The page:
|author||Eric Wong <email@example.com>||2015-05-07 20:24:18 +0000|
|committer||Eric Wong <firstname.lastname@example.org>||2015-05-07 20:26:44 +0000|
kgio_wait_readable is superior for single FDs in that it may use the ppoll syscall on Linux via Ruby, making it immune to the slowdown high FDs with select() and the array allocations enforced by the Ruby wrapper interface. Note: IO#wait in the io/wait stdlib has the same effect, but as of 2.2 still needlessly checks the FIONREAD ioctl. So avoid needing to force a new require on users which also incur shared object loading costs. The longer term plan is to rely entirely on Ruby IO primitives entirely and drop kgio, but that won't happen until we can depend on Ruby 2.3 for exception-free accept_nonblock (which will be released December 2015).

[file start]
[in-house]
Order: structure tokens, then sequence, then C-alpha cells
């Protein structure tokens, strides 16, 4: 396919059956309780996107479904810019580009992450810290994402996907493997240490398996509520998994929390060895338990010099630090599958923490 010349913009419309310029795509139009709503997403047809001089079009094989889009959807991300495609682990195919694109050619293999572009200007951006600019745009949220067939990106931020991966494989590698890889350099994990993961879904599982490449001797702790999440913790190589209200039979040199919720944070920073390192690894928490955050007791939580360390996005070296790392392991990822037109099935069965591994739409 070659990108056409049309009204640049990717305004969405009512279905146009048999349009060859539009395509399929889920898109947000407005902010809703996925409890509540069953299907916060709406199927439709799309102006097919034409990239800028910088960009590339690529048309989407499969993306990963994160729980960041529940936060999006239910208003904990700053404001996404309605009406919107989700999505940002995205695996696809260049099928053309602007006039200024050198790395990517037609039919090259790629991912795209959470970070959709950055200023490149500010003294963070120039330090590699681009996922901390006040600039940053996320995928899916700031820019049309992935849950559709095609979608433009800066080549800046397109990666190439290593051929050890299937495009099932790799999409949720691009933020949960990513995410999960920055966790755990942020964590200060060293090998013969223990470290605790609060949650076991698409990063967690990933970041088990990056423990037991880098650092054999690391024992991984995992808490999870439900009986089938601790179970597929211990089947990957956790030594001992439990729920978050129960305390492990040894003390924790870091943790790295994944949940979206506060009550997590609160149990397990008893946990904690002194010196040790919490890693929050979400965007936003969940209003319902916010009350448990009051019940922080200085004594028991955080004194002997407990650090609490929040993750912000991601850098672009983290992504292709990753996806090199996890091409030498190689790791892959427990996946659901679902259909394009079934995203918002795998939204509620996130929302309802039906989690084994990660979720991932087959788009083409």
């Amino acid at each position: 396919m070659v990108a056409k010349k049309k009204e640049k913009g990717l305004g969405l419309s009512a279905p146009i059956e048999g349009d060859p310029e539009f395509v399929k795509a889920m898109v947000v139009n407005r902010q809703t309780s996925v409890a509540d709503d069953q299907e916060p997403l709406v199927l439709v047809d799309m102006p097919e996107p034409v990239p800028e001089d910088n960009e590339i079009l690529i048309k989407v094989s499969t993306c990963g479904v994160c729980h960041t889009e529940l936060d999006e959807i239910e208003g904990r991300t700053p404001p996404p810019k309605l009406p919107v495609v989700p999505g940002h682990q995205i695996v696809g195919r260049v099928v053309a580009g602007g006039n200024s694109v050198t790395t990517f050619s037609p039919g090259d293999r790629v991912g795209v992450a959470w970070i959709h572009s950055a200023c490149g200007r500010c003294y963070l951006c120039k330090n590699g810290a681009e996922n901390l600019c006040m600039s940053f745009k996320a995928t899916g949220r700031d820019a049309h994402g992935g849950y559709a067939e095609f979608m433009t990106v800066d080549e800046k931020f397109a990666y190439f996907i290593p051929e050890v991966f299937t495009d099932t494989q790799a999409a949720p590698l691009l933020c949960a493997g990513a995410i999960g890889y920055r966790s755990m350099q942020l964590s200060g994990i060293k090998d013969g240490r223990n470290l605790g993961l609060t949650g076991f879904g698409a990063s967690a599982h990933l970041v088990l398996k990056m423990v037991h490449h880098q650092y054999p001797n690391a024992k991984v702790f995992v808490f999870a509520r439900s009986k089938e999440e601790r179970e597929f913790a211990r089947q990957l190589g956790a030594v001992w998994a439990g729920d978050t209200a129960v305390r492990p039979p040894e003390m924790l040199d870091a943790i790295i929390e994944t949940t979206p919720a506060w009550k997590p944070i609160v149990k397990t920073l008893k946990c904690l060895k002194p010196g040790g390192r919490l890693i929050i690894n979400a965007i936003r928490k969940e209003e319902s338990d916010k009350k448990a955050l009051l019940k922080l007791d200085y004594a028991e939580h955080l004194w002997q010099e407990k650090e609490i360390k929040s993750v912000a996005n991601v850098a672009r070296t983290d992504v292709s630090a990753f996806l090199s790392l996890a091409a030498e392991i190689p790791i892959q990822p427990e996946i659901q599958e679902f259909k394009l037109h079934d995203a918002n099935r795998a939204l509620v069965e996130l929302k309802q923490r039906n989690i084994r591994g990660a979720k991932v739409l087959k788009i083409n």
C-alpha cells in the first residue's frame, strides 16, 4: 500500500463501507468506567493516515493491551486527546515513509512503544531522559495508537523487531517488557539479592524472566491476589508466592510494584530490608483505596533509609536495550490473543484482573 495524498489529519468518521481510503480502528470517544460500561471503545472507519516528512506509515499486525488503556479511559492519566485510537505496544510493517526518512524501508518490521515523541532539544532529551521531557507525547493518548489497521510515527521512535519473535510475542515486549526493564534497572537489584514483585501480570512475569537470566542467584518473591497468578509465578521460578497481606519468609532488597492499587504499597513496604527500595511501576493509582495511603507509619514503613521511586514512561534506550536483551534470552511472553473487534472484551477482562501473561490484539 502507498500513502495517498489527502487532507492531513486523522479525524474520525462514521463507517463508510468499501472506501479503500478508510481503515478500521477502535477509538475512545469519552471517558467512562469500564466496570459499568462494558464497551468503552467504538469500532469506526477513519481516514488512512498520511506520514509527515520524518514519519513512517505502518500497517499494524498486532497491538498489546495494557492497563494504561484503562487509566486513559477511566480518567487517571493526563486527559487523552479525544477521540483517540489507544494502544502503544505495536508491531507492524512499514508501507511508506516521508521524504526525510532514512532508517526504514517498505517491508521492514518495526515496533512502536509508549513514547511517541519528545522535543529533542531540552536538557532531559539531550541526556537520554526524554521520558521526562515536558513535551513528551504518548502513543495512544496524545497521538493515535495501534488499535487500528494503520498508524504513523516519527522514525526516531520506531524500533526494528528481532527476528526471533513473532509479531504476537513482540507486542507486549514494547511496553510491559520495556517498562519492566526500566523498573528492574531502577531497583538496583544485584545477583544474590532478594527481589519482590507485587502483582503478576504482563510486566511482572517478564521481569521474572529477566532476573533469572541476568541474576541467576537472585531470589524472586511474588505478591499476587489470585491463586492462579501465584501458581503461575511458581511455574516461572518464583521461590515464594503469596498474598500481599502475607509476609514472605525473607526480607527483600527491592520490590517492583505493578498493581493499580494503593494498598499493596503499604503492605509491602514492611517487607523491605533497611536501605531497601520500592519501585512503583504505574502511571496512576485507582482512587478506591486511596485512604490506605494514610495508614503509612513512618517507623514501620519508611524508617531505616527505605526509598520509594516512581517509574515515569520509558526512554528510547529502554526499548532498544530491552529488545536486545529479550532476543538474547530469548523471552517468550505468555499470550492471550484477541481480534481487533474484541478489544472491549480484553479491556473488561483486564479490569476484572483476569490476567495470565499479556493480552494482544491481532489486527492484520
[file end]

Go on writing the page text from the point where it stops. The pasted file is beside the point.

1 files changed, 1 insertions, 1 deletions
diff --git a/lib/unicorn/http_server.rb b/lib/unicorn/http_server.rb
index a726c91..82747b8 100644
@@ -369,7 +369,7 @@ class Unicorn::HttpServer
# wait for a signal hander to wake us up and then consume the pipe
- IO.select([ @self_pipe ], nil, nil, sec) or return
+ @self_pipe.kgio_wait_readable(sec) or return
# 11 bytes is the maximum string length which can be embedded within
# the Ruby itself and not require a separate malloc (on 32-bit MRI 1.9+).
# Most reads are only one byte here and uncommon, so it's not worth a